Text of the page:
Coast Guard transfers custody of Bangun Perkasa to NOAA

Coast Guard District 17 NewsJUNEAU, Alaska — The Coast Guard 17th District transferred custody of the Bangun Perkasa, a 140-foot fishing vessel seized for illegal high seas drift net fishing 2,600 miles southwest of Kodiak, to the NOAA Fisheries Office of Law Enforcement Alaska Saturday.

NOAA’s Office of Law Enforcement will survey the Bangun Perkasa to determine the value of the vessel and its catch, which includes 30 tons of squid and 30 sharks. NOAA will then coordinate the sale of the catch and the U.S. government will retain the proceeds of the sale.

Federal law provides a process where the owner is afforded a reasonable amount of time to come forward and claim the vessel. If the owner of the vessel is not identified within the statutory allotted time, the Bangun Perkasa will be forfeited and sold.

Once NOAA’s Office of Law Enforcement completes its investigation, they will forward their findings to the Department of Justice for potential prosecution for numerous violations of U.S. law.

The case started on Aug. 30, when Japanese authorities observed the Bangun Perkasa using drift nets on the high seas. The Japanese authorities contacted the Coast Guard to report the sightings. On Sept 7, the Coast Guard Cutter Munro arrived on scene and observed the vessel continuing to fish using an illegal drift net exceeding three miles in length.

A Coast Guard boarding team subsequently boarded the vessel where they discovered more than 10 miles of illegal drift nets on board. Through international coordination in an effort to determine the vessel’s registry, the Bangun Perkasa was determined to be a stateless vessel. The Coast Guard subsequently cited the vessel for numerous violations of U.S. law, including the practice of illegal, unregistered and unregulated fishing and seized the vessel.

After seizing the Bangun Perkasa, the vessel was escorted to a location in the vicinity of Dutch Harbor by a coordinated effort involving the crews of the cutters Munro, Midgett and Alex Haley. During the vessel’s escort the Coast Guard boarding teams discovered the presence of rats aboard the vessel.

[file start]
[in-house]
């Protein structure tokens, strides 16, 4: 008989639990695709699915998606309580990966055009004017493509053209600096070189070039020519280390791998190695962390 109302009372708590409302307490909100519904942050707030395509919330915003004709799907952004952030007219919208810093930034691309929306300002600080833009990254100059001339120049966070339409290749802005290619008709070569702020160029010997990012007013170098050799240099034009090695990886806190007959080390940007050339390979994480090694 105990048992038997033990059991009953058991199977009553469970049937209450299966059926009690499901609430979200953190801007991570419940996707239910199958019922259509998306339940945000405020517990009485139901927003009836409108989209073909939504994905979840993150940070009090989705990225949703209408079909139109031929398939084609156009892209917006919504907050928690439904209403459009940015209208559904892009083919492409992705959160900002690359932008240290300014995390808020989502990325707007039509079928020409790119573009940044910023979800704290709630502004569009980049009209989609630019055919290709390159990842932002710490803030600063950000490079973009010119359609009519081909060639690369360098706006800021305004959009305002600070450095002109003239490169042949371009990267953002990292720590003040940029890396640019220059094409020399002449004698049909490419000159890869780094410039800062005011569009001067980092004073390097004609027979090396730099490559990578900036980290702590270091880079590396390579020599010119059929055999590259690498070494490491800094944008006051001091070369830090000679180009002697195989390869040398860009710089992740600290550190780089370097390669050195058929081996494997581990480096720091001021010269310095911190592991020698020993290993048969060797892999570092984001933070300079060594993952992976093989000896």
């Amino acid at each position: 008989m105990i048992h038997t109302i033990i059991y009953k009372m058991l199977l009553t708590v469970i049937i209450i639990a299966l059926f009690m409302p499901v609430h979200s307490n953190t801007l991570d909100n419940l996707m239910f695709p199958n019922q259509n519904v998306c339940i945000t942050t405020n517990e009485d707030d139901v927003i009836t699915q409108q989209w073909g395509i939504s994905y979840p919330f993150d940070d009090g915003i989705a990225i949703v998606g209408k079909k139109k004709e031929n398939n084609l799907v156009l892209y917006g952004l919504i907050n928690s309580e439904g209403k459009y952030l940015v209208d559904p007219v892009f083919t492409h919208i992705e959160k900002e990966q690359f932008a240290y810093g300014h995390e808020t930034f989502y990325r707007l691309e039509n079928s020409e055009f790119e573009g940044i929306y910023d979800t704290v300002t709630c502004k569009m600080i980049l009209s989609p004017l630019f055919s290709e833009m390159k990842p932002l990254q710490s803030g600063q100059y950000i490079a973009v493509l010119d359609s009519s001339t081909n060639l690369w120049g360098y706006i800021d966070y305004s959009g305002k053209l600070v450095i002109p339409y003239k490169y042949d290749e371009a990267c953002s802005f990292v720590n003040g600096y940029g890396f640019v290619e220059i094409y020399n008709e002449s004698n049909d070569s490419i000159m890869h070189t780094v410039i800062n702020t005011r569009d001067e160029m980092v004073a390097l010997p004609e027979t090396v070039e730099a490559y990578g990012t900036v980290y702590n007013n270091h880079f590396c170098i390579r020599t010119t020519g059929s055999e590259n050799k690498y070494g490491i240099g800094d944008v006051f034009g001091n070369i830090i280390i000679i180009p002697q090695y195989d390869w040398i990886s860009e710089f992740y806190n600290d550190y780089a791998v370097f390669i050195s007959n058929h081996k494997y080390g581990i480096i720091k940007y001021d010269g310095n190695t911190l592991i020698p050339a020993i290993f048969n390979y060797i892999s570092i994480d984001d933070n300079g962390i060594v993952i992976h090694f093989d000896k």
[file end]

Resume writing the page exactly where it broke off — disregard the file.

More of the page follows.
The Coast Guard continued its escort until arriving in the vicinity of Dutch Harbor where the crew of the vessel was taken into custody by customs and immigration officials and returned to their home of record. After the crew was removed a private contractor was hired to perform rat remediation measures to ensure the vessel satisfied U.S. requirements prohibiting the introduction of rats into U.S. ports. The contractors also maintained the basic upkeep of the vessel and performed repairs to the ship to ensure it satisfied state and federal environmental regulations.

“Environmental stewardship is something the Coast Guard takes very seriously and we wanted to ensure that environmental risks associated with the Bangun Perkasa were identified and addressed before it was allowed into Dutch Harbor,” said Capt. Craig Lloyd, chief of response for the 17th Coast Guard District.

“We worked extensively with more than 20 of our fellow local, state, federal and tribal governments and partner agencies to identify environmental threats aboard the vessel and ensure solutions were found,” said Lloyd. “Although exceptionally challenging due to the remote location, the condition of the vessel, and unknown infestation, the cooperative and transparent approach to ensure strict compliance with both state and federal laws has been highly successful.”

“High seas drift nets are an indiscriminate, environmentally harmful way to harvest the valuable resources of our world oceans. The multi-national, multi-agency coordination that resulted in getting the Bangun Perkasa off the high seas has been well worth the efforts that are continuing as this case is resolved,” said Lloyd.

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